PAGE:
Passengers on Cruise Ship Still Believe They Had Experienced Adverse Weather Conditions
Shocking reports that a delusional passenger on board a cruise liner was left with injuries, blaming choppy seas and bad weather whilst navigating her way to the bar via the dance floor, a small stage, and the gents’ toilets.
‘Last night was the worse night. One minute we were dancing and laughing in the night club. I thought I would get some photos of my friends. Lining my camera toward my friends who were posing, and after taking a couple of shots, I took some photos. Suddenly, the ship jolted to the right and then to the left our drinks fell off the table and onto the floor. I couldn’t believe it, but nothing could prepare me for the sight of my friends who were a pile of bodies laying on the floor. Bloody weather.’ – Jayne Russ
According to experts, there is a strange phenomenon that happens on board cruise liners that make passengers feel as though they are experiencing adverse weather conditions.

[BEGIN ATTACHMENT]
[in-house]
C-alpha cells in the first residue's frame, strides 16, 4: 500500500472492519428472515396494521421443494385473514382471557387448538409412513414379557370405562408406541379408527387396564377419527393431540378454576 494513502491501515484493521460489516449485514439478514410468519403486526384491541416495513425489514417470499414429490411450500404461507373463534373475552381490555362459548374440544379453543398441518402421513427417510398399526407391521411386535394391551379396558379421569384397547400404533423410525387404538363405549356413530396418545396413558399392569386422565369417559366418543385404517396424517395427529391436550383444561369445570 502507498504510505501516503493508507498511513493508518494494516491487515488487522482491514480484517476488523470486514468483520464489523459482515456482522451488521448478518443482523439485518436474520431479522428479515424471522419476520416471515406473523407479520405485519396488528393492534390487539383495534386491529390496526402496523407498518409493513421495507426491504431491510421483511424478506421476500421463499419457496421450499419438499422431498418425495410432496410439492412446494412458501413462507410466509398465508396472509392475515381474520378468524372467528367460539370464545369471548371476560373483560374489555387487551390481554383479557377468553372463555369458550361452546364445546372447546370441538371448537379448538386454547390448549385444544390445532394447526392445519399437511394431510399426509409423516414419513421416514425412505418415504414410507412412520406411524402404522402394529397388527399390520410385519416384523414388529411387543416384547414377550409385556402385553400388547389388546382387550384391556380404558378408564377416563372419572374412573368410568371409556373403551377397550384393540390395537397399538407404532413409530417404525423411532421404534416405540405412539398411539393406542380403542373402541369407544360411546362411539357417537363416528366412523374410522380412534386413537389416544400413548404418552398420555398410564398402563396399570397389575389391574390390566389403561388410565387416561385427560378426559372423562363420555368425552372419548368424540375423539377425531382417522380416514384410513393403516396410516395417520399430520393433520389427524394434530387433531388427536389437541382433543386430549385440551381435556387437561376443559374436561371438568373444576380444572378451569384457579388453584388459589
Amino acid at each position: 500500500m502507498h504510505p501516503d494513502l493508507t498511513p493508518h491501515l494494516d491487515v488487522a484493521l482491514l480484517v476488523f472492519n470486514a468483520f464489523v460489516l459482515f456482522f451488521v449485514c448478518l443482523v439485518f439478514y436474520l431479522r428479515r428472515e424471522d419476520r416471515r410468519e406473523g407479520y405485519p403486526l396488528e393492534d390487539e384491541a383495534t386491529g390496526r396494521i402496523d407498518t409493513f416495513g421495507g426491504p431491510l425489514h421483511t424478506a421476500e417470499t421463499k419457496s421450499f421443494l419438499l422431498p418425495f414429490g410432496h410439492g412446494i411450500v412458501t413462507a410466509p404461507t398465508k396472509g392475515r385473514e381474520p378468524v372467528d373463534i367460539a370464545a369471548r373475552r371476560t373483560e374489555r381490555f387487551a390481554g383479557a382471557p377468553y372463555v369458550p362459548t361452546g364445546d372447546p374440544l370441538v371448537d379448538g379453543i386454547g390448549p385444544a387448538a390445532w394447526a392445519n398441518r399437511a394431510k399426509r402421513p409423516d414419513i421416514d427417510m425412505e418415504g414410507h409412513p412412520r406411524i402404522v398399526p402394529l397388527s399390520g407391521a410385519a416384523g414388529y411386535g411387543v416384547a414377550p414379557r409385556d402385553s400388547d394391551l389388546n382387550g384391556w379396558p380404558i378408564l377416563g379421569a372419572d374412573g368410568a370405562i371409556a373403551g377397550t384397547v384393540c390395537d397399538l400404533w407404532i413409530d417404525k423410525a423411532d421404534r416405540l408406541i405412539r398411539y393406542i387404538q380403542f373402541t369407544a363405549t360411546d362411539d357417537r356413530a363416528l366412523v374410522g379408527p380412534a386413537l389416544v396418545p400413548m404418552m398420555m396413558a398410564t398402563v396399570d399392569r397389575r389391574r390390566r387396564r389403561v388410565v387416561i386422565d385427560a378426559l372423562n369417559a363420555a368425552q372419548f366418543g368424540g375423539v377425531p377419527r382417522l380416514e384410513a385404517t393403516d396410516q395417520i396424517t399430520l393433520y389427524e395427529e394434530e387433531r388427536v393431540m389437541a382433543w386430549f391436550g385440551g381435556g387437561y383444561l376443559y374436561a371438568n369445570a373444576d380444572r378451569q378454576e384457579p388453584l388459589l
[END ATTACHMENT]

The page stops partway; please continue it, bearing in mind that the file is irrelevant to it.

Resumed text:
Bad Weather and Rough Seas - Tell-Tale signs:
- Losing your balance and believing the ship is rocking from side-to-side
- Falling to the floor hurting your elbow, but you’re grateful for not spilling any of your drink
- The feeble attempts of those around you who are struggling with the laws of gravity
- Laughing like an overexcited hyena as you witness someone torturing themselves with their sea legs before they stack it
However, experts are in agreement that all of the above signs are due to a condition known as Adverse Wine Conditions, or if you mix your drinks it’s Adverse Alcohol Conditions.
Professor Max from the Pointless Studies Institute said:
‘After reading through passenger experiences on board a cruise ship, and after a cruise, I believe that Adverse Alcohol Conditions is widespread whether at sea or on land. Blaming the ship’s tiltage to the left and right whilst riding the undulating swell of the sea after 11pm is brought on with too much to drink, not the weather.’
Adverse Weather Conditions affects many passengers long after their cruise has finished, as powerful gusts of wind have been known to blow a cruiser into the nearest pub. Freak weather is also responsible for developing the dreaded, ‘Sea Legs Syndrome’ due to the appearance of ocean floors, usually before closing time.